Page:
Sikorsky’s S-92 helicopter fleet recently achieved its 2-million flight hour milestone, almost 24 years since its maiden flight.
S-92 has played a pivotal role in search and rescue (SAR) operations, completing over 91,000 SAR missions. It has also served as a dependable mode of transportation for personnel in the offshore oil and gas industry and a secure carrier for VIP missions. So far, the sophisticated helicopter for head of state missions by 13 countries, including the United States.
“The 2 million flight hours milestone is a testament to the reliability, availability, and cost-effectiveness of the S-92 helicopter in some of the world’s most demanding conditions and no-fail missions,” said Leon Silva in a statement released last Tuesday. Silva is Sikorsky’s interim vice president of Global Commercial and Military Systems.
“Sikorsky is committed to supporting these critical missions with continued innovation to ensure operators can respond safely and with confidence, in any scenario,” she added.
The cabin of the S-92 is 20 feet long (6.10 m), 6.6 feet wide (2.01 m), and six feet high (1.83 m), allowing passengers and crew to stand and move comfortably. As a SAR chopper, the S-92 can be equipped with single or dual rescue hoists, each of which can carry up to 272 kg and is electrically powered and controlled, with 290 feet (88.4 m) of usable cable and a spotlight. Additionally, the aircraft has “a superior SAR display that provides pilots with search patterns for multi-function displays.”
It also has a rear ramp that is about 2.13 meters wide for quick and easy cargo loading and offloading, which provides additional stowage space.
The S-92 is outfitted with an advanced rotor system and twin turboshaft engines with 5,000+ installed horsepower, making it dependable even in the harshest conditions.
Sikorsky is a subsidiary of Lockheed Martin, one of the world’s largest aerospace, military support, security, and technology companies.
Safe, Reliable Transport
The S-92 is an evolution of the S-70—US Army Black Hawk and US Navy Seahawk—helicopter and had its first flight in December 1998 at the Sikorsky Development Flight Centre in West Palm Beach, Florida. The development of the aircraft first transpired after the 1973 oil crisis, when oil and gas companies began exploring offshore production. The plane aimed to provide a safe environment with sufficient capacity to transport employees across the treacherous seas.
23 December 1998. First flight of the Sikorsky S-92 (N292SA). American four-blade twin-engine medium-lift helicopter for the civil and military helicopter markets. The S-92 was developed from the Sikorsky S-70, pic.twitter.com/fdZTNXiqJl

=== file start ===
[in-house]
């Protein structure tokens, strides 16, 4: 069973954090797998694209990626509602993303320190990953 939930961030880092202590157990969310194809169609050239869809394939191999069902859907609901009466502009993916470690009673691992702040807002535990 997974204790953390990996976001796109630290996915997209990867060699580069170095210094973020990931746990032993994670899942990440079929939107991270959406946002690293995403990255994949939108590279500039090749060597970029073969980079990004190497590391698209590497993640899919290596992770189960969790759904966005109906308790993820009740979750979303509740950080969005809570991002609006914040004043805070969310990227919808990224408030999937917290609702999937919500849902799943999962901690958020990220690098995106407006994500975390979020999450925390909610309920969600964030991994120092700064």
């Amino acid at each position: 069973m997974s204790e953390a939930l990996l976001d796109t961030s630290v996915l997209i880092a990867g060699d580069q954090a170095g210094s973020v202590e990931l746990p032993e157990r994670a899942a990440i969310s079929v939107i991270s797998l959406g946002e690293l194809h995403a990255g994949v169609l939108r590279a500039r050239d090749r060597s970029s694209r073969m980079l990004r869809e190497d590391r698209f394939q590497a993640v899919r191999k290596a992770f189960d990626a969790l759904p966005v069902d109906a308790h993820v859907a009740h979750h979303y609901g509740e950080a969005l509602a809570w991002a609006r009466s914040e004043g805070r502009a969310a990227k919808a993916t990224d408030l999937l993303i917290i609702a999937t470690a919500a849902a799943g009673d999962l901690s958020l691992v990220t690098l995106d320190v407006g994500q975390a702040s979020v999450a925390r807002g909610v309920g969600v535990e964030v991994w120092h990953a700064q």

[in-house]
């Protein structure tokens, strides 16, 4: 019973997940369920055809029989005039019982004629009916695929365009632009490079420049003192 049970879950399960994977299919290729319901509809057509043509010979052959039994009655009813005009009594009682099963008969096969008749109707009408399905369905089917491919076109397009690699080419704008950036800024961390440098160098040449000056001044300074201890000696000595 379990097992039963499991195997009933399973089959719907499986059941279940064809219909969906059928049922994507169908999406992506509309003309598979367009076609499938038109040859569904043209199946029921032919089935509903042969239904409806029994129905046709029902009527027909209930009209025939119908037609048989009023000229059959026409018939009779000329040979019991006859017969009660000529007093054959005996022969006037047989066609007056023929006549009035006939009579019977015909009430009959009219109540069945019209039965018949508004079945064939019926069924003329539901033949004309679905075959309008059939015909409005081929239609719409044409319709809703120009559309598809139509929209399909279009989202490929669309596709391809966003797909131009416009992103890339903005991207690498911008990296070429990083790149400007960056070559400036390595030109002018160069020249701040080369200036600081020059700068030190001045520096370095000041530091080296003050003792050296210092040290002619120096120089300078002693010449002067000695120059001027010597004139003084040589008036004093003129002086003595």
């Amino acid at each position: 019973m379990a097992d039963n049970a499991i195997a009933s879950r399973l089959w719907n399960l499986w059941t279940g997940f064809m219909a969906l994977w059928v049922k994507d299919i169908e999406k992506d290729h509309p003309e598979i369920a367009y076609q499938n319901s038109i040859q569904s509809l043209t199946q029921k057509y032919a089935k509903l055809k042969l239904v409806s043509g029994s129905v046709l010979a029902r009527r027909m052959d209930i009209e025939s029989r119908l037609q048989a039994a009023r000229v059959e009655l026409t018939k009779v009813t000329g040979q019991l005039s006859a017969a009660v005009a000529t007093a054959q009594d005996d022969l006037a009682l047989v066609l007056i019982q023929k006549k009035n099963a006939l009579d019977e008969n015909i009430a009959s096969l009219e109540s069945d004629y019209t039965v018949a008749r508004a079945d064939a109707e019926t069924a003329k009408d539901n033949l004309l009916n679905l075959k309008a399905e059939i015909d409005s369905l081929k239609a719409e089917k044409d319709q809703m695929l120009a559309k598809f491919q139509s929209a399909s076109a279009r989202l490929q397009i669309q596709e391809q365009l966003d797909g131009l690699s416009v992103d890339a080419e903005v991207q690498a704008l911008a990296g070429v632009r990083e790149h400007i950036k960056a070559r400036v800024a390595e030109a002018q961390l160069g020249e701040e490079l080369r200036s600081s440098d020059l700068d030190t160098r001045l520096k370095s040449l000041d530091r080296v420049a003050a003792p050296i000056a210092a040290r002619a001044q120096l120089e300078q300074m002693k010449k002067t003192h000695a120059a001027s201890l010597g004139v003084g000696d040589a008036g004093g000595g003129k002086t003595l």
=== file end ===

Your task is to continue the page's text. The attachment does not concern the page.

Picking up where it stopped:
— Ron Eisele (@ron_eisele) December 22, 2021
Four years after its test flight, S-92 received its Federal Aviation Administration (FAA) Federal Aviation Regulations (FAR) part 29 certification and another two years for the European Aviation Safety Agency/Joint Aviation Authorities (EASA/JAA) certification in June 2004.
Sikorsky’s first customer, The Petroleum Helicopters Inc (PHI), acquired six helicopters for revenue service in September 2004 to provide offshore transportation for its personnel in the Gulf of Mexico.
The manufacturer received over 75 orders—including from Cougar Helicopters, CHC Helicopter Corp. of Canada, and Bristow Group, to name a few—and by the end of 2009, Sikorsky will have delivered roughly 100 S-92 helicopters worldwide.
Aside from revenue service companies, government agencies also began procuring S-92s for VIP officials worldwide. Sikorsky then delivered its first fleet dedicated to SAR in 2007, which the public used as dependable transportation for a “multitude of missions including coastal and border control, emergency response, and humanitarian aid/disaster relief.”
Today, the S-92 has three known variants, including the S-92A civilian variant, 1) with an airliner-type interior that can accommodate up to 19 passengers and 2) a utility transport version that has 22 side-facing seats in a spacious, stand-up cabin; the H-92 Superhawk, used for military and SAR missions; and the VH-92, intended to serve as the next Marine One to fly the US President, which is still under development.
In May 2016, the helicopter fleet passed the million-flight-hour mark. That same year it received the American Helicopter Society’s International Harry T. Jensen Award for best-in-class safety and greater than 95 percent aircraft availability.
Earlier this year, an unmodified S-92 made a 1,500-mile flight fueled only by Sustainable Aviation Fuel (SAF), a blend of biofuel and traditional jet fuel. It was the first long-distance flight using only SAF, which is thought to reduce carbon footprint by up to 80% compared to petroleum-based jet fuels.
As of July, the S-92 fleet has served 28 countries worldwide with a best-in-class safety record, proven and tested to operate even in extreme weather conditions.